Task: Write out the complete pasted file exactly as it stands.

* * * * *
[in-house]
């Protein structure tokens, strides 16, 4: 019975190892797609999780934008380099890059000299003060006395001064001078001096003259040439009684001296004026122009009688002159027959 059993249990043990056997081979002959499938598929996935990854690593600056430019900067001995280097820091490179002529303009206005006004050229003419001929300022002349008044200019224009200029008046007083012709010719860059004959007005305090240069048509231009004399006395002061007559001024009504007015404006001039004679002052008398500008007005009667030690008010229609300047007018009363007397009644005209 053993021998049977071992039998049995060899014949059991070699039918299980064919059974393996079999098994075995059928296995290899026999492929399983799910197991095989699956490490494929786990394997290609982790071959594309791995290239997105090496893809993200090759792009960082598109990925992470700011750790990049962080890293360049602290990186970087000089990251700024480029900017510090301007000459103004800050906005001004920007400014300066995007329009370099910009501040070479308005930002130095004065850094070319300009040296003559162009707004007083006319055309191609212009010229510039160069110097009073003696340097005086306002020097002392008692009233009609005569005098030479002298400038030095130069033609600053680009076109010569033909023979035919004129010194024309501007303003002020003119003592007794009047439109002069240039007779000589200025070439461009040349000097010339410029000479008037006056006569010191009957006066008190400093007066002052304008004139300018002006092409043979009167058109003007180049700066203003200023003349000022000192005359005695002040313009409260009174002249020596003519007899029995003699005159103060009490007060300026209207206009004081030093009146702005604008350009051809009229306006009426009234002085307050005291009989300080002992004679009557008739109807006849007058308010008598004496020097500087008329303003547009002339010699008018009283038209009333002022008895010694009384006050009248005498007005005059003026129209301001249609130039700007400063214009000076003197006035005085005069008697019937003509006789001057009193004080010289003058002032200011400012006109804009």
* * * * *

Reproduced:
[in-house]
């Protein structure tokens, strides 16, 4: 019975190892797609999780934008380099890059000299003060006395001064001078001096003259040439009684001296004026122009009688002159027959 059993249990043990056997081979002959499938598929996935990854690593600056430019900067001995280097820091490179002529303009206005006004050229003419001929300022002349008044200019224009200029008046007083012709010719860059004959007005305090240069048509231009004399006395002061007559001024009504007015404006001039004679002052008398500008007005009667030690008010229609300047007018009363007397009644005209 053993021998049977071992039998049995060899014949059991070699039918299980064919059974393996079999098994075995059928296995290899026999492929399983799910197991095989699956490490494929786990394997290609982790071959594309791995290239997105090496893809993200090759792009960082598109990925992470700011750790990049962080890293360049602290990186970087000089990251700024480029900017510090301007000459103004800050906005001004920007400014300066995007329009370099910009501040070479308005930002130095004065850094070319300009040296003559162009707004007083006319055309191609212009010229510039160069110097009073003696340097005086306002020097002392008692009233009609005569005098030479002298400038030095130069033609600053680009076109010569033909023979035919004129010194024309501007303003002020003119003592007794009047439109002069240039007779000589200025070439461009040349000097010339410029000479008037006056006569010191009957006066008190400093007066002052304008004139300018002006092409043979009167058109003007180049700066203003200023003349000022000192005359005695002040313009409260009174002249020596003519007899029995003699005159103060009490007060300026209207206009004081030093009146702005604008350009051809009229306006009426009234002085307050005291009989300080002992004679009557008739109807006849007058308010008598004496020097500087008329303003547009002339010699008018009283038209009333002022008895010694009384006050009248005498007005005059003026129209301001249609130039700007400063214009000076003197006035005085005069008697019937003509006789001057009193004080010289003058002032200011400012006109804009």